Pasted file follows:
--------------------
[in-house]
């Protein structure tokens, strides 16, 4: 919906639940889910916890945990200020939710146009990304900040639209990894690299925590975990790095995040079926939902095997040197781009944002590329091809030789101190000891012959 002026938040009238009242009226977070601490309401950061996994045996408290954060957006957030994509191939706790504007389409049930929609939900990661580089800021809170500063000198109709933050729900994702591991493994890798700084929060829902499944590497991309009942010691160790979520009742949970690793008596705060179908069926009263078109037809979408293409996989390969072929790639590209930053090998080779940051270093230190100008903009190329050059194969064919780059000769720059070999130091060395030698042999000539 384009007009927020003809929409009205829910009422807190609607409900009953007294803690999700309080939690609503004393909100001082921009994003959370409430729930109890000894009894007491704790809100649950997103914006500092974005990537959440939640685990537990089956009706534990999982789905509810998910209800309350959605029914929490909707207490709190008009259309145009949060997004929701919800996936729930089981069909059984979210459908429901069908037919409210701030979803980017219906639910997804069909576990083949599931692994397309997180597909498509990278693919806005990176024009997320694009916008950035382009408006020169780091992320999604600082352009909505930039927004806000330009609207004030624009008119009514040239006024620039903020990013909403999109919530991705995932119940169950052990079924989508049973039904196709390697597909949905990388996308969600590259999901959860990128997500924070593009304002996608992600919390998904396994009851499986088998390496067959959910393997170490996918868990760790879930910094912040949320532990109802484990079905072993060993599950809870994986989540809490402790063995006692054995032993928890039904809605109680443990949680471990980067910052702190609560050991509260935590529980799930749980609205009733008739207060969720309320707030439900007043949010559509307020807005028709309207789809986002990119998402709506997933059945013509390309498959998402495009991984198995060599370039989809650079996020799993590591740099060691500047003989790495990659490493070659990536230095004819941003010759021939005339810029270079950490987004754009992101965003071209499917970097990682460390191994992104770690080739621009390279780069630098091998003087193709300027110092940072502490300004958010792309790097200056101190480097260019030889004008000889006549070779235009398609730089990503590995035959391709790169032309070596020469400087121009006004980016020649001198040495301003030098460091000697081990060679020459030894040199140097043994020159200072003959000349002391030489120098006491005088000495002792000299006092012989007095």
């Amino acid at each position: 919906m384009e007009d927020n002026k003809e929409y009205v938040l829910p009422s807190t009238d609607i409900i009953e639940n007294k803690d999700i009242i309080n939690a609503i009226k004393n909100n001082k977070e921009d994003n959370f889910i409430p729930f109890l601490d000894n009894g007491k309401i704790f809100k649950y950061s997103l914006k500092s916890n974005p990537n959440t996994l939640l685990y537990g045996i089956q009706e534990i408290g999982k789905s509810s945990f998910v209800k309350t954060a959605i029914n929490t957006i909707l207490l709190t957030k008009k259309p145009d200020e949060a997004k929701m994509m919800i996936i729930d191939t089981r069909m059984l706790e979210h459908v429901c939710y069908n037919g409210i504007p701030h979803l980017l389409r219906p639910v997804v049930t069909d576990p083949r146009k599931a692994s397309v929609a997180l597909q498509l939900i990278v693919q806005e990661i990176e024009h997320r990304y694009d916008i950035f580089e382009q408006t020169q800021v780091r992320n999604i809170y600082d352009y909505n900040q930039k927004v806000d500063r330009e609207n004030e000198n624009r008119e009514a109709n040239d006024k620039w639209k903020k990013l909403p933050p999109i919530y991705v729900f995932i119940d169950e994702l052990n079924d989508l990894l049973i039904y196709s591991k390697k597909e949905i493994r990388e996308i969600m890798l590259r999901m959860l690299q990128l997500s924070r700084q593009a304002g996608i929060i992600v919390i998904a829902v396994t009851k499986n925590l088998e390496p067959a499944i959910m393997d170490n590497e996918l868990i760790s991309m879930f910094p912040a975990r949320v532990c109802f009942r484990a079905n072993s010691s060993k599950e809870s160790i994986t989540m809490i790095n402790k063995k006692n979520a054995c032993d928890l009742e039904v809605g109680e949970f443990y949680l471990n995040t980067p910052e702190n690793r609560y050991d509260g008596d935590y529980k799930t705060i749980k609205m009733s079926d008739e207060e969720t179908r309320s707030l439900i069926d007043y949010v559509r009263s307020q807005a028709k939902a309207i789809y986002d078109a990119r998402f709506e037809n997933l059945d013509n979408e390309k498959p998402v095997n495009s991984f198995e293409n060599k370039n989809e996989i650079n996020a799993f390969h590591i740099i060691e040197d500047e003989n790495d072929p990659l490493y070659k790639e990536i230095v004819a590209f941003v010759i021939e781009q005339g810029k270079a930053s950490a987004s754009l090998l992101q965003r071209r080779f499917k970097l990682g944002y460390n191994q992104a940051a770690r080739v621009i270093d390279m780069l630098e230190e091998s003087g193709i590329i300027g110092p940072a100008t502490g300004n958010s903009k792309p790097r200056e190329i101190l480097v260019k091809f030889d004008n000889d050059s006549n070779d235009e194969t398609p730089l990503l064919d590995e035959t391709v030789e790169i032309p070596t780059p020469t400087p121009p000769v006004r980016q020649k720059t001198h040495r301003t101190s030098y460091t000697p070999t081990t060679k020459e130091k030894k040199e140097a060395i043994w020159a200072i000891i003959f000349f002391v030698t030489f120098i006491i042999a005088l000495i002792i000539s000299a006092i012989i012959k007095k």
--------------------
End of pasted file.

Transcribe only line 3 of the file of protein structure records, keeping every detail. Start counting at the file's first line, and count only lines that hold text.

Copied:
């Amino acid at each position: 919906m384009e007009d927020n002026k003809e929409y009205v938040l829910p009422s807190t009238d609607i409900i009953e639940n007294k803690d999700i009242i309080n939690a609503i009226k004393n909100n001082k977070e921009d994003n959370f889910i409430p729930f109890l601490d000894n009894g007491k309401i704790f809100k649950y950061s997103l914006k500092s916890n974005p990537n959440t996994l939640l685990y537990g045996i089956q009706e534990i408290g999982k789905s509810s945990f998910v209800k309350t954060a959605i029914n929490t957006i909707l207490l709190t957030k008009k259309p145009d200020e949060a997004k929701m994509m919800i996936i729930d191939t089981r069909m059984l706790e979210h459908v429901c939710y069908n037919g409210i504007p701030h979803l980017l389409r219906p639910v997804v049930t069909d576990p083949r146009k599931a692994s397309v929609a997180l597909q498509l939900i990278v693919q806005e990661i990176e024009h997320r990304y694009d916008i950035f580089e382009q408006t020169q800021v780091r992320n999604i809170y600082d352009y909505n900040q930039k927004v806000d500063r330009e609207n004030e000198n624009r008119e009514a109709n040239d006024k620039w639209k903020k990013l909403p933050p999109i919530y991705v729900f995932i119940d169950e994702l052990n079924d989508l990894l049973i039904y196709s591991k390697k597909e949905i493994r990388e996308i969600m890798l590259r999901m959860l690299q990128l997500s924070r700084q593009a304002g996608i929060i992600v919390i998904a829902v396994t009851k499986n925590l088998e390496p067959a499944i959910m393997d170490n590497e996918l868990i760790s991309m879930f910094p912040a975990r949320v532990c109802f009942r484990a079905n072993s010691s060993k599950e809870s160790i994986t989540m809490i790095n402790k063995k006692n979520a054995c032993d928890l009742e039904v809605g109680e949970f443990y949680l471990n995040t980067p910052e702190n690793r609560y050991d509260g008596d935590y529980k799930t705060i749980k609205m009733s079926d008739e207060e969720t179908r309320s707030l439900i069926d007043y949010v559509r009263s307020q807005a028709k939902a309207i789809y986002d078109a990119r998402f709506e037809n997933l059945d013509n979408e390309k498959p998402v095997n495009s991984f198995e293409n060599k370039n989809e996989i650079n996020a799993f390969h590591i740099i060691e040197d500047e003989n790495d072929p990659l490493y070659k790639e990536i230095v004819a590209f941003v010759i021939e781009q005339g810029k270079a930053s950490a987004s754009l090998l992101q965003r071209r080779f499917k970097l990682g944002y460390n191994q992104a940051a770690r080739v621009i270093d390279m780069l630098e230190e091998s003087g193709i590329i300027g110092p940072a100008t502490g300004n958010s903009k792309p790097r200056e190329i101190l480097v260019k091809f030889d004008n000889d050059s006549n070779d235009e194969t398609p730089l990503l064919d590995e035959t391709v030789e790169i032309p070596t780059p020469t400087p121009p000769v006004r980016q020649k720059t001198h040495r301003t101190s030098y460091t000697p070999t081990t060679k020459e130091k030894k040199e140097a060395i043994w020159a200072i000891i003959f000349f002391v030698t030489f120098i006491i042999a005088l000495i002792i000539s000299a006092i012989i012959k007095k």